'Chalkbot' tweets the streets of the Tour de France

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    Team Astana riders Lance Armstrong (l.) and Andreas Kloden ride in the 10th stage of the 2009 Tour de France between Limoges and Issoudun, France, on Tuesday.
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Anyone who's watched coverage of the grueling mountain stages of the Tour de France has seen them – the messages of support painted on the roads ahead of the race. This year they've taken a decidedly techie turn.

A collaboration between Lance Armstrong's LIVESTRONG foundation and Nike has brought about "Chalkbot," a robot that paints messages of support submitted by the public on the Tour's roads in water-soluble (and biodegradable soy-based) yellow paint. Armstrong, a seven-time Tour de France champion, has said that his main motivation for returning to professional cycling was to raise cancer awareness.

The rig used in the campaign, developed by Pittsburgh-based mobile software company Deeplocal and Standard Robot, is a similar concept to what "Bikes Against Bush" creator Joshua Kinberg used (and was arrested for) at the 2004 Republican National Convention in New York. Mr. Kinsberg's bike-mounted rig used cans of water-soluble paint to write messages sent from the Web on the streets of New York. Each message was geotagged, and a built-in digital camera sent pictures of the message to its submitter.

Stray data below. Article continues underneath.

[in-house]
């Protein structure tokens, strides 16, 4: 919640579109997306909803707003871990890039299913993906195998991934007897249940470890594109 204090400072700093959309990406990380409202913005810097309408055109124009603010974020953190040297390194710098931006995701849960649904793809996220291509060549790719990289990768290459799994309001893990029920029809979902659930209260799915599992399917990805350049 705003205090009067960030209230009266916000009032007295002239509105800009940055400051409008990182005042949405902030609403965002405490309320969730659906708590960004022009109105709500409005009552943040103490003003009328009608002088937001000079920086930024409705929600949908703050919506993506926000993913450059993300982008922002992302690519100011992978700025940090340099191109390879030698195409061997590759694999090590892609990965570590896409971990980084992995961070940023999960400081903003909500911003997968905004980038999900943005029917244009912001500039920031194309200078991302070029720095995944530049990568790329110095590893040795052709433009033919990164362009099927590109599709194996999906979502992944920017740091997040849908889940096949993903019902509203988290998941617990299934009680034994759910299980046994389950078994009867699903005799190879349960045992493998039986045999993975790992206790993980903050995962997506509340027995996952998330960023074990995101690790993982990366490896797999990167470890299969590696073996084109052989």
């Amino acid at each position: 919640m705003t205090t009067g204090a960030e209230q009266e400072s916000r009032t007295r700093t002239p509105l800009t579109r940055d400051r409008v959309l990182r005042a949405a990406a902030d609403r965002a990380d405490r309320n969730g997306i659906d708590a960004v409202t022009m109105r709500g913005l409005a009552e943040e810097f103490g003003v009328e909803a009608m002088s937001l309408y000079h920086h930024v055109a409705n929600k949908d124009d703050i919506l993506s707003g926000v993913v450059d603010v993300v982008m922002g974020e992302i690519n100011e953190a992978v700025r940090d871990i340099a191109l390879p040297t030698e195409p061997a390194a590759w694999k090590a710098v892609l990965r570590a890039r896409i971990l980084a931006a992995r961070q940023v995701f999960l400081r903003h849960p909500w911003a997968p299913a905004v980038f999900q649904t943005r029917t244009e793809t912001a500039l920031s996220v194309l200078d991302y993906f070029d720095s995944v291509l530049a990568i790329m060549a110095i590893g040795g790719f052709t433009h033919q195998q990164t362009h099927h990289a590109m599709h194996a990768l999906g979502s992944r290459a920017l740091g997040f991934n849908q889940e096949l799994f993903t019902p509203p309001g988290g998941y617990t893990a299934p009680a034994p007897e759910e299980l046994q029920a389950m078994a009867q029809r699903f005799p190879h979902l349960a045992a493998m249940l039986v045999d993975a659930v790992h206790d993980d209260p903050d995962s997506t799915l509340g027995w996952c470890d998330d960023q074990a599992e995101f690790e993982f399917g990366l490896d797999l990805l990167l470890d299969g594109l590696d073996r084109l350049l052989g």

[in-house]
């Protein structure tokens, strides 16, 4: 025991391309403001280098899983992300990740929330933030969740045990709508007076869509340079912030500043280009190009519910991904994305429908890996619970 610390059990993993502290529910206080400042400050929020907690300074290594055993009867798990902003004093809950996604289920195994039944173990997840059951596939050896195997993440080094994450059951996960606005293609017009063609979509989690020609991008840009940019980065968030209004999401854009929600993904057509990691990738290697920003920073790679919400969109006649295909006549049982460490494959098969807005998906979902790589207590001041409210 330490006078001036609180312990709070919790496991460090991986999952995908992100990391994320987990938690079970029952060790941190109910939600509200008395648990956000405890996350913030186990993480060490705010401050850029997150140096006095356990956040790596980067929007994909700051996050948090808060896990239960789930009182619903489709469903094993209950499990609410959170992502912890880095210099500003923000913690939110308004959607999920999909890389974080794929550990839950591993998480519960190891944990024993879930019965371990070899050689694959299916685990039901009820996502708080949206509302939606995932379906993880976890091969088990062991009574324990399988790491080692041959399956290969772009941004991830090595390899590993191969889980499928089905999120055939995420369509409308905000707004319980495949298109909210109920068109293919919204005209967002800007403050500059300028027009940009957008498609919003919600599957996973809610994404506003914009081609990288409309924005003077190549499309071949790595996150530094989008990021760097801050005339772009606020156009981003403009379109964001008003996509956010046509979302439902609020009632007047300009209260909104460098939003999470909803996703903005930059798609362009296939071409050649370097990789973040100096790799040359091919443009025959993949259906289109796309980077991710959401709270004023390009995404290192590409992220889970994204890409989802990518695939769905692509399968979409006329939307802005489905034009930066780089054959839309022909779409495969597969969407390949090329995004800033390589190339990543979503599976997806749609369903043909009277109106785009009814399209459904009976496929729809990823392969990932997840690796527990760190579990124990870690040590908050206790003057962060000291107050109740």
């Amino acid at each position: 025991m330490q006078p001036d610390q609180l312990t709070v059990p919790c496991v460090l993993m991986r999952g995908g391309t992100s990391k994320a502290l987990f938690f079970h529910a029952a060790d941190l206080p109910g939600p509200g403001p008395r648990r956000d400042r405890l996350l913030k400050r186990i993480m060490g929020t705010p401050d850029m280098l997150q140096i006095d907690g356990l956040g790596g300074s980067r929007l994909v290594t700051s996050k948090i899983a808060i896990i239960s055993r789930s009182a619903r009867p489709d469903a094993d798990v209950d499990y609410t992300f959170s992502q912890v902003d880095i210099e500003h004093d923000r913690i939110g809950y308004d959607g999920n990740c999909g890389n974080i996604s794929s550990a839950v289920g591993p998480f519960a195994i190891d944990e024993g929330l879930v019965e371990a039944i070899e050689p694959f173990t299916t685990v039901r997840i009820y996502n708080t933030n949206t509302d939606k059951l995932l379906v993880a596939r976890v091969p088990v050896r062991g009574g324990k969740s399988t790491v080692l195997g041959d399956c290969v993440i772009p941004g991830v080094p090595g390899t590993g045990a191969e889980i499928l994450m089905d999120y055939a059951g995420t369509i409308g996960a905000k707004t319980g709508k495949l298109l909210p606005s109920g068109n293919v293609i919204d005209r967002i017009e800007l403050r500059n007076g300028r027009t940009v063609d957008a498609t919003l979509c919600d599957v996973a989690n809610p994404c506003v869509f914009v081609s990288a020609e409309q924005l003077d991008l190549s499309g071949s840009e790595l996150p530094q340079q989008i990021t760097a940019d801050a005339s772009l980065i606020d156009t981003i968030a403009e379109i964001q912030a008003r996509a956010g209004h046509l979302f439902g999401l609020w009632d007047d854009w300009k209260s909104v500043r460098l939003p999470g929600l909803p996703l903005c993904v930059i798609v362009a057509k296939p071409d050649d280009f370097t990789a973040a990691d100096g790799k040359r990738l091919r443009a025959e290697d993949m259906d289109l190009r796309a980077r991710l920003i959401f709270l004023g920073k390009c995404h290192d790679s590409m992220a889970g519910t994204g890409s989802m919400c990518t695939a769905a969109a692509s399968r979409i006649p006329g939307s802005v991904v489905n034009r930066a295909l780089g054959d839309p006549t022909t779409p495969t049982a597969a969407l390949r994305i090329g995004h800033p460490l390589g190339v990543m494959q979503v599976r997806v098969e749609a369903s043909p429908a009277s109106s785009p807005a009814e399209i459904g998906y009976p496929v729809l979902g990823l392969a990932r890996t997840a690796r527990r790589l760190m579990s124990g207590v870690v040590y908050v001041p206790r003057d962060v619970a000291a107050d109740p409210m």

Chalkbot works much the same way – only it's towed by a truck, not a bike (I'm not the only one disappointed by this.) Messages are photographed as they're painted, and a picture and GPS coordinates are sent to the message's submitter. The device is towed at 5 m.p.h., and was painting 200 messages a day at the start of the Tour, Deeplocal CEO Nathan Martin told CNN.

To add your message, hop on Twitter and post a tweet to @chalkbot followed by the #LIVESTRONG hashtag. By SMS, text LIVESTRONG followed by your message to 36453. Or, submit a message on the Web, here.

The Livestrong Foundation was cited in a Mashable post last month for how it uses social media for good. It's worth a read.

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